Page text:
This is part 3 of the Underground series. If you need to catch up before reading click here.
The light went green on December 1st. I’d aged ten years, and obviously so. Wrinkles had dug themselves into deep valleys under my eyes as my skin has slowly lost its elasticity. I was a shadow of myself, sunken and greying. Disintegrating. I was refreshing myself on Dickens’ “Great Expectations” and had filled half of it with scrawling annotations around the edges of the words. I had become Miss Havisham. Stuck in a moment with no concept of time. No husband, children or hope for the future. I was a ghost.
I was drinking a mug of black Tea when the little alarm bleeped to inform me of the green light. I’d ran out of milk a few months ago. I dropped the mug. I ran into the bedroom and grabbed the Go-Bag I’d packed ten years before, cramming food and medicine supplies into it to replace those I’d used up. Grabbing the set of keys, I took the stairs two at a time and scrambled to unlock each of the doors. The last door stared at me for a long time. Outside was freedom, unknown freedom. Potentially unsafe freedom. Perhaps there was nothing outside at all. I went back downstairs.
I finished “Great Expectations” on December 9th. I don’t know what day, I lost track a couple of years in. I popped the book into my bag and rummaged through a storage box for my long-neglected mobile phone. I’d run out of wine a while ago, so poured myself a glass of water while I waited for it to charge. I dialled my husband’s number. Nothing. Still nothing. Maybe there was nothing outside, but there wasn’t anything here either. I had a sudden image of my rotting corpse strewn across the sofa, dissolving into the fabric. I climbed the stairs.
I unlocked the first two doors and glared at the last. I ran my hands over the panel. I stroked the button which would unlock the final barrier. I pressed it.
The door made a grinding sound, humming over while it considered opening. I bit my lip and waited, clutching the little knife my husband had given me before he left. I ran my finger over the engraving of his name. The door moved slowly upwards, tantalising and terrifying. I followed it with my eyes. The floor was a cracked mess of brown, covered in debris and rubbish. The sun was beginning to peek over the horizon in a purplish glow. The house across the street had been reduced to rubble, crumbling into the earth. Ashes to ashes. Dust to dust.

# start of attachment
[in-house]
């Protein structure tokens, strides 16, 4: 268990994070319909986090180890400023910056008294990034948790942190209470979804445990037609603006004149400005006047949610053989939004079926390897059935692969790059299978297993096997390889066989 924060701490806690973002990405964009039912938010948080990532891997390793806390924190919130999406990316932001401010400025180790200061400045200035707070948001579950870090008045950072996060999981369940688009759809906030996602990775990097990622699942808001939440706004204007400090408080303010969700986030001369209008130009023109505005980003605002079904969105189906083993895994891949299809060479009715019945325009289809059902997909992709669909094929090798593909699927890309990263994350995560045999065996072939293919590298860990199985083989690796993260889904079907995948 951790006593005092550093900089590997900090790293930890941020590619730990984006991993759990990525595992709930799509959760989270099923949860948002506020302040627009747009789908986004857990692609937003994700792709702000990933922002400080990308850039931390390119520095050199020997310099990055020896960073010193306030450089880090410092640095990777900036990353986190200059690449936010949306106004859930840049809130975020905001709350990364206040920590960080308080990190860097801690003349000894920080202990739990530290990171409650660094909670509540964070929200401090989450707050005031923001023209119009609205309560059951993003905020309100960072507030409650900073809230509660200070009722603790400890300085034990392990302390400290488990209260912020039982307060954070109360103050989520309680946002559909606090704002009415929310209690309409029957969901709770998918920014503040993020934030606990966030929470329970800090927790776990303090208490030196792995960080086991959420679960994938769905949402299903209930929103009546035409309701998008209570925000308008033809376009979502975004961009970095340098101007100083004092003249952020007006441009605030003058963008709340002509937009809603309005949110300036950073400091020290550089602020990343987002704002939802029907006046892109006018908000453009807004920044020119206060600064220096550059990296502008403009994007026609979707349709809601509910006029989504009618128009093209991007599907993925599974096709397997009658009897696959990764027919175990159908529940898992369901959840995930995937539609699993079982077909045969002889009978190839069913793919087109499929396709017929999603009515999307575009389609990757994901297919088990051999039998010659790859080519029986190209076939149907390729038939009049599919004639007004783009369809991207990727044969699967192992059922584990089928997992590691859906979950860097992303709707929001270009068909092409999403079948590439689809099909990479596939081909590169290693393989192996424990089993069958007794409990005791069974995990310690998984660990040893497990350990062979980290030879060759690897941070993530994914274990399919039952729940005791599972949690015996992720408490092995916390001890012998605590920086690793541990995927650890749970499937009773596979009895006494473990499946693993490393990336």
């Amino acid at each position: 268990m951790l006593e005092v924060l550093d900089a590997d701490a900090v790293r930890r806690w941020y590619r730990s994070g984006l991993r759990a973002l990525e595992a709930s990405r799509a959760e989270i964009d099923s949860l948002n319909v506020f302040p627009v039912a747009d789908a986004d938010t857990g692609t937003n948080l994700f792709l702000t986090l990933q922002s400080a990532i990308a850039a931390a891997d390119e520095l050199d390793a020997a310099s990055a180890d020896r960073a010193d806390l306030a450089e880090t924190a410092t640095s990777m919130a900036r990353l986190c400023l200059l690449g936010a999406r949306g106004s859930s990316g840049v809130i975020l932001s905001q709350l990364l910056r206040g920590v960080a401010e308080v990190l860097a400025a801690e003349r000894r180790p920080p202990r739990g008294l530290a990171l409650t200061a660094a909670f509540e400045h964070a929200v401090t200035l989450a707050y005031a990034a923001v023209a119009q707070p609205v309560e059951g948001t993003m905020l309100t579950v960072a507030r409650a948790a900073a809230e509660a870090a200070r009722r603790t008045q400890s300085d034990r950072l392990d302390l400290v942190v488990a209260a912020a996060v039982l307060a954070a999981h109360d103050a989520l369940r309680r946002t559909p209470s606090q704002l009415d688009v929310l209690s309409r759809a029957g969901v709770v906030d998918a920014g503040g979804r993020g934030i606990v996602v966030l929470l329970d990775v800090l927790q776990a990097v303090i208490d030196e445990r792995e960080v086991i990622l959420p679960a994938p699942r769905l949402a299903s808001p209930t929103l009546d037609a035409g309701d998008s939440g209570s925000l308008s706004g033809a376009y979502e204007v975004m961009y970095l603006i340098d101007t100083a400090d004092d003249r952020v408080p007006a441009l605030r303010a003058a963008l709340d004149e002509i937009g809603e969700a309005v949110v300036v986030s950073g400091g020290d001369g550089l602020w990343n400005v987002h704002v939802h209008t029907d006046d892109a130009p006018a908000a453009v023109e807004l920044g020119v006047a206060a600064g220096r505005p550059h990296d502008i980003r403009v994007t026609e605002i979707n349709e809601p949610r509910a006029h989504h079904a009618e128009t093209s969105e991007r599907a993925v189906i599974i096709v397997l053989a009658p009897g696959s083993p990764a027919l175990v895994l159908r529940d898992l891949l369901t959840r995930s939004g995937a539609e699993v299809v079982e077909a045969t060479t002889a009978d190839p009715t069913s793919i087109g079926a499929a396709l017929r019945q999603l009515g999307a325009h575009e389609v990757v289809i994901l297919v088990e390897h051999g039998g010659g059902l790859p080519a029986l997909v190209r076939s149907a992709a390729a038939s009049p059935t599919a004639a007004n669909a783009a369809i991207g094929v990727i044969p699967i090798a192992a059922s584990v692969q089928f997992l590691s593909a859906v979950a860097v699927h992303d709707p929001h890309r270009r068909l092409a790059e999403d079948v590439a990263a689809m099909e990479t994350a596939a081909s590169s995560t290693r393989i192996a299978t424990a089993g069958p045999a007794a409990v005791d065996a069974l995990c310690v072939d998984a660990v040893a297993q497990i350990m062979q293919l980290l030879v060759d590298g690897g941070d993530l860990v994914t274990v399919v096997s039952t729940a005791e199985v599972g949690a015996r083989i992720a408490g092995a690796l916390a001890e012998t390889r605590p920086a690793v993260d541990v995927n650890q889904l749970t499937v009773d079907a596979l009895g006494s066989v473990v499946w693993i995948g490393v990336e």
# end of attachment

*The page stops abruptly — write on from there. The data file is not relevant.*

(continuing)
I stepped outside. The streetlight was bent over at an angle, lamp itself smashed into the ground with its glass glittering with the rising sun. My house had been opened up, half removed and buried in the ground, abandoning the other half to a bare nakedness. Our road sign was blackened and bent over, as though averting its eyes from the ruined landscape. I took a deep breath and walked toward the rusted car which stood a few feet away from the bunker’s entrance. The door was glued shut from years of loneliness… I probably couldn’t have driven it anyway.
I walked towards the junction and traced the lettering on the handle of the knife. The world outside was blanketed in silence but my footsteps crunched on the dead earth beneath me, like an invader. I began to tiptoe. I lowered my breathing to a quiet breath that barely brought me enough Oxygen. The air was thick and foggy, dusty orange particles filling the air. Levitating in it where gravity should have dragged it to the ground. The colour had been sucked out of everything. The junction was filled with the stench of burnt metal. Cars melted into each other in the centre as though forfeiting a game of Tetris that had gone horribly wrong. There were no bodies.
I took a left. My husband’s office sat at the end of this road, a five mile hike. I took a sip of my water and plodded slowly toward the end of the road. Embracing the feeling of those letters engraved into the knife. Hoping and praying although I was almost certain that nobody was listening to me.
Finale available on November 21st!